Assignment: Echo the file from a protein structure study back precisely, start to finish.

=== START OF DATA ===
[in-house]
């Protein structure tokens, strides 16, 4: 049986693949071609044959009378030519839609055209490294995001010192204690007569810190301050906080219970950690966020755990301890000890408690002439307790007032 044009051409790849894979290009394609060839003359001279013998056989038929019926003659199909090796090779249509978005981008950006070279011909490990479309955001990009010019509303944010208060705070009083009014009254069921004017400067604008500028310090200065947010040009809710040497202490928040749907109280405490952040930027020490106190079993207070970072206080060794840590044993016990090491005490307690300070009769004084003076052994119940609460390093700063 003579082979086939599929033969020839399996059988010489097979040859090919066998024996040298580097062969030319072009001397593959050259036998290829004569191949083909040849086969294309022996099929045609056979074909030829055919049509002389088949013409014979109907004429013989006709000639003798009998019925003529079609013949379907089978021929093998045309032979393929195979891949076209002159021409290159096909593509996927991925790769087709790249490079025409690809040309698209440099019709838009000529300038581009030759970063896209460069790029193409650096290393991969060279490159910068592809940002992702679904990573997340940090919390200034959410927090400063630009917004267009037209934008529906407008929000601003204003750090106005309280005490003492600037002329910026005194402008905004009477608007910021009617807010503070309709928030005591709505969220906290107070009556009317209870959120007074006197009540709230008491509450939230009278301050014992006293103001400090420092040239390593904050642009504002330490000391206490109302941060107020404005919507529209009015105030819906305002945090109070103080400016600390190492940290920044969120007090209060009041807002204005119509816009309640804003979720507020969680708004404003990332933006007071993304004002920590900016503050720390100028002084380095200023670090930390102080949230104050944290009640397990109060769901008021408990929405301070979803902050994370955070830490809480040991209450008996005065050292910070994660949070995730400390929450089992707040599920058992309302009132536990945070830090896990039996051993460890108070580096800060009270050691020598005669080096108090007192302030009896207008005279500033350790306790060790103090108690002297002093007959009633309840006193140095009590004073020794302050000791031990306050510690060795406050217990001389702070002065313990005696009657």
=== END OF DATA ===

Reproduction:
[in-house]
């Protein structure tokens, strides 16, 4: 049986693949071609044959009378030519839609055209490294995001010192204690007569810190301050906080219970950690966020755990301890000890408690002439307790007032 044009051409790849894979290009394609060839003359001279013998056989038929019926003659199909090796090779249509978005981008950006070279011909490990479309955001990009010019509303944010208060705070009083009014009254069921004017400067604008500028310090200065947010040009809710040497202490928040749907109280405490952040930027020490106190079993207070970072206080060794840590044993016990090491005490307690300070009769004084003076052994119940609460390093700063 003579082979086939599929033969020839399996059988010489097979040859090919066998024996040298580097062969030319072009001397593959050259036998290829004569191949083909040849086969294309022996099929045609056979074909030829055919049509002389088949013409014979109907004429013989006709000639003798009998019925003529079609013949379907089978021929093998045309032979393929195979891949076209002159021409290159096909593509996927991925790769087709790249490079025409690809040309698209440099019709838009000529300038581009030759970063896209460069790029193409650096290393991969060279490159910068592809940002992702679904990573997340940090919390200034959410927090400063630009917004267009037209934008529906407008929000601003204003750090106005309280005490003492600037002329910026005194402008905004009477608007910021009617807010503070309709928030005591709505969220906290107070009556009317209870959120007074006197009540709230008491509450939230009278301050014992006293103001400090420092040239390593904050642009504002330490000391206490109302941060107020404005919507529209009015105030819906305002945090109070103080400016600390190492940290920044969120007090209060009041807002204005119509816009309640804003979720507020969680708004404003990332933006007071993304004002920590900016503050720390100028002084380095200023670090930390102080949230104050944290009640397990109060769901008021408990929405301070979803902050994370955070830490809480040991209450008996005065050292910070994660949070995730400390929450089992707040599920058992309302009132536990945070830090896990039996051993460890108070580096800060009270050691020598005669080096108090007192302030009896207008005279500033350790306790060790103090108690002297002093007959009633309840006193140095009590004073020794302050000791031990306050510690060795406050217990001389702070002065313990005696009657």